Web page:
A newly released report from the senator-convened committee, Australia as a Financial & Technology Centre Advisory Group (AFTCAG), has made 15 recommendations for how Australia can lure the Asia-Pacific region’s money managers.
AFTAG, which is chaired by Australian British Chamber of Commerce chairman Andrew Low, was formed in August and contains a cross-section of executives and board directors from the financial services sector. Among others, the members include Frank Kwok, head of Asia Pacific for Macquarie Infrastructure and Real Assets; Di Challenor, general manager, GTS Westpac Institutional Banking and First Sentier Australia and New Zealand managing director Elizabeth Hastilow.
The group has called for a number of changes to make Australia a more appealing destination for the region’s companies, aiming to scrap barriers for business growth, attract relocating operations and talent, simplify regulation and changing the nation’s image for the rest of the world.
The expected departure of APAC businesses from Hong Kong, the diminishing appeal of offshore centres as global tax rules are tightened, tighter visa regulations in Singapore and post-COVID re-evaluations by businesses on where they can operate and where people wish to live are all anticipated to add to Australia’s appeal.
“[The] timing is currently especially propitious for Australia to be offering a more attractive environment for AsiaPac headquarters,” the new AFTAG report noted.
According to Mr Bragg, attracting merely 5 per cent of Hong Kong’s finance activity would equate to 13,000 new jobs in Australia. The senator has previously championed the idea of Australia rising to become a financial services centre in the APAC region, first speaking on the matter as China began to impose draconian national security laws on Hong Kong.
But Australia’s advantages as a base, including its quality of life and reliable legal system, are offset by its tax inefficiencies, regulatory complexity and the inconvenience of relocating, AFTAG ruled.
“We can end the narrative that Australia is too expensive and complex by making Australia a real choice for regional head offices as well as new investment opportunities,” Mr Bragg said.
“The competition is real. Our competitors have set up equivalents to our Global Talent and Investment Taskforce so we must move quickly.”
AFTAG’s recommended policy solutions include removing barriers for business growth, such as amending the Investment Manager Regime rules to scrap obstacles for Australian managers to handle foreign money for foreign assets.
Other calls include binning the withholding tax for funds issued under the Asia Region Funds Passport program and eliminating interest withholding tax on interest paid by financial institutions lending into Australia.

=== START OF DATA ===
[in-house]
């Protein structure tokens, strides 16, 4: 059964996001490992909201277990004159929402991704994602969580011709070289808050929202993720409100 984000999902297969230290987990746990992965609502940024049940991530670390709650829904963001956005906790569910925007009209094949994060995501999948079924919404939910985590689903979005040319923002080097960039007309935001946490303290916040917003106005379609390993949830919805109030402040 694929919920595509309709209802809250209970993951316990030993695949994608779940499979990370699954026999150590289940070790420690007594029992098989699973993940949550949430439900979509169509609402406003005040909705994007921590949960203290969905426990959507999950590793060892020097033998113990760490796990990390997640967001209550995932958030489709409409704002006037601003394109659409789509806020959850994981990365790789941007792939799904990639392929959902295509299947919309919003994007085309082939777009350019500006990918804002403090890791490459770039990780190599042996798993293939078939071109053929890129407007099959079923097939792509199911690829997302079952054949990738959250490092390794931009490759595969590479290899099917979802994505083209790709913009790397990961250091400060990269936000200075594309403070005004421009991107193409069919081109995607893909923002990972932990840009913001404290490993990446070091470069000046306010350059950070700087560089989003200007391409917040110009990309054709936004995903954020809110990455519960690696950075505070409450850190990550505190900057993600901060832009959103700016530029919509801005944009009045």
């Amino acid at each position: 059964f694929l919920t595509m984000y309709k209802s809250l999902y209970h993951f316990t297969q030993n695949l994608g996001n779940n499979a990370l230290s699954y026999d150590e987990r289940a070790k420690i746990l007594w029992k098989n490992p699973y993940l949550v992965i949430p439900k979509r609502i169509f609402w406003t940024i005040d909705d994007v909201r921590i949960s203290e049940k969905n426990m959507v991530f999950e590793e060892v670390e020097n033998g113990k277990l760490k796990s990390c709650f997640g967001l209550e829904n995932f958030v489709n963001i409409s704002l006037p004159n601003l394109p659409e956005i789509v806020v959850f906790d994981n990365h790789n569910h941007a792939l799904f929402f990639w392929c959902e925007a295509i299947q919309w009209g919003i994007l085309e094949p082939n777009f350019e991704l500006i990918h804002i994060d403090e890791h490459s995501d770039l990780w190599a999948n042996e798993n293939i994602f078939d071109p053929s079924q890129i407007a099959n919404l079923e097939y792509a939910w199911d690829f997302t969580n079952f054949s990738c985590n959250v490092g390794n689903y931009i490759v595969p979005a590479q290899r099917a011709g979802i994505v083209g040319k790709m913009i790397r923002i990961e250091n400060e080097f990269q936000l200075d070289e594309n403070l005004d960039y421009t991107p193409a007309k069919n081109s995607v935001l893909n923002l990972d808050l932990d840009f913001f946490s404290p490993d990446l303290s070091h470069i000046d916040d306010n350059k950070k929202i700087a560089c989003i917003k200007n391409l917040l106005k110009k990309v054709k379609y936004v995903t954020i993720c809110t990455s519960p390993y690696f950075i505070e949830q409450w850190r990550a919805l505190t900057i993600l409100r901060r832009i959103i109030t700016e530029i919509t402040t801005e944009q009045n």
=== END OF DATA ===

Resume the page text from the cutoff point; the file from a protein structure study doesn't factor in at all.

Mr Bragg noted that the local tech and finance sectors are “sophisticated but very domestic, with a few exceptions”.
“Insurance and financial services make up only 1 per cent of our exports,” the senator said.
“Less than 6 per cent of managed funds are held on behalf of foreign investors, compared to 40 per cent in the UK and 75 per cent in Singapore.”
AFTAG has also urged for a “better balance” of regulation, with ideas including a subcommittee on the Council of Financial Regulators of Financial Regulator Assessment Authority that promotes investment and competition, and reports to Parliament.
A bias towards competition as an overriding principle for ASIC, APRA and other regulators when overlooking the fintech sector has also been listed, to prevent deterring upstarts from entering the Australian market.
ASIC could also fast-track an AFS licence for any business that already has a licence with Hong Kong’s Securities and Futures Commission (SFC), the UK’s Financial Conduct Authority (FCA) or the Monetary Authority of Singapore (MAS) for the same activities.
“The committee believes that businesses that are already licensed for substantively the same activity by a reputable regulator in a common-law market very similar to Australia (starting with the UK, Singapore and Hong Kong) should, if they have had the license for at least three years with no sanction or investigation, be automatically licensed for wholesale activities (not retail) in Australia within two months unless ASIC determines a specific reason that they should not be licensed here,” the report stated.
Australia is also urged to take hold of its international image quickly – through the creation of a “Financial Services Taskforce within Austrade”, which would include revolving industry representatives to conduct virtual and in-person roadshows to promote the country as a finance hub.
The first such roadshow has been recommended to take place in early 2021.
Prime Minister Scott Morrison recently signalled Australia would welcome the migration of skilled workers to further develop its fintech industry, pitching an invite at the Singapore FinTech Festival.
In his address to festival attendees, the Prime Minister commented the digital sector would be key to Australia’s recovery from the COVID crisis.
“Fintech is integral to the economy we are rebuilding,” he said.
Sarah Simpkins is a journalist at Momentum Media, reporting primarily on banking, financial services and wealth.
Prior to joining the team in 2018, Sarah worked in trade media and produced stories for a current affairs program on community radio.
Sarah has a dual bachelor's degree in science and journalism from the University of Queensland.
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